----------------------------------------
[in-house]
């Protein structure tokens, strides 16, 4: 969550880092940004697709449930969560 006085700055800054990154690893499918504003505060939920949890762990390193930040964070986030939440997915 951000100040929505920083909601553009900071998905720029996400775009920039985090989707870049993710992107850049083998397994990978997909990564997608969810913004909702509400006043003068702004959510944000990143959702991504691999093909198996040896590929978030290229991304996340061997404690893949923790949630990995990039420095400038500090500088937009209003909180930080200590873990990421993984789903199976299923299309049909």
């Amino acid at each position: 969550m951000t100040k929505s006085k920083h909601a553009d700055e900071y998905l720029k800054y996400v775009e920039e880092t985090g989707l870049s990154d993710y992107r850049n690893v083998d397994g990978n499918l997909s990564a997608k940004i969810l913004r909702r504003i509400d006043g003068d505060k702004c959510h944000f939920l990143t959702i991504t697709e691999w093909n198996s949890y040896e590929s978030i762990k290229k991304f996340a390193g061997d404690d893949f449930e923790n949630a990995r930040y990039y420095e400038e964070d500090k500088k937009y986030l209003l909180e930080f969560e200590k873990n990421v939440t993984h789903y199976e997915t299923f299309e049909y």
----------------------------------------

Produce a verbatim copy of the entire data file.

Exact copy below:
[in-house]
């Protein structure tokens, strides 16, 4: 969550880092940004697709449930969560 006085700055800054990154690893499918504003505060939920949890762990390193930040964070986030939440997915 951000100040929505920083909601553009900071998905720029996400775009920039985090989707870049993710992107850049083998397994990978997909990564997608969810913004909702509400006043003068702004959510944000990143959702991504691999093909198996040896590929978030290229991304996340061997404690893949923790949630990995990039420095400038500090500088937009209003909180930080200590873990990421993984789903199976299923299309049909």
């Amino acid at each position: 969550m951000t100040k929505s006085k920083h909601a553009d700055e900071y998905l720029k800054y996400v775009e920039e880092t985090g989707l870049s990154d993710y992107r850049n690893v083998d397994g990978n499918l997909s990564a997608k940004i969810l913004r909702r504003i509400d006043g003068d505060k702004c959510h944000f939920l990143t959702i991504t697709e691999w093909n198996s949890y040896e590929s978030i762990k290229k991304f996340a390193g061997d404690d893949f449930e923790n949630a990995r930040y990039y420095e400038e964070d500090k500088k937009y986030l209003l909180e930080f969560e200590k873990n990421v939440t993984h789903y199976e997915t299923f299309e049909y």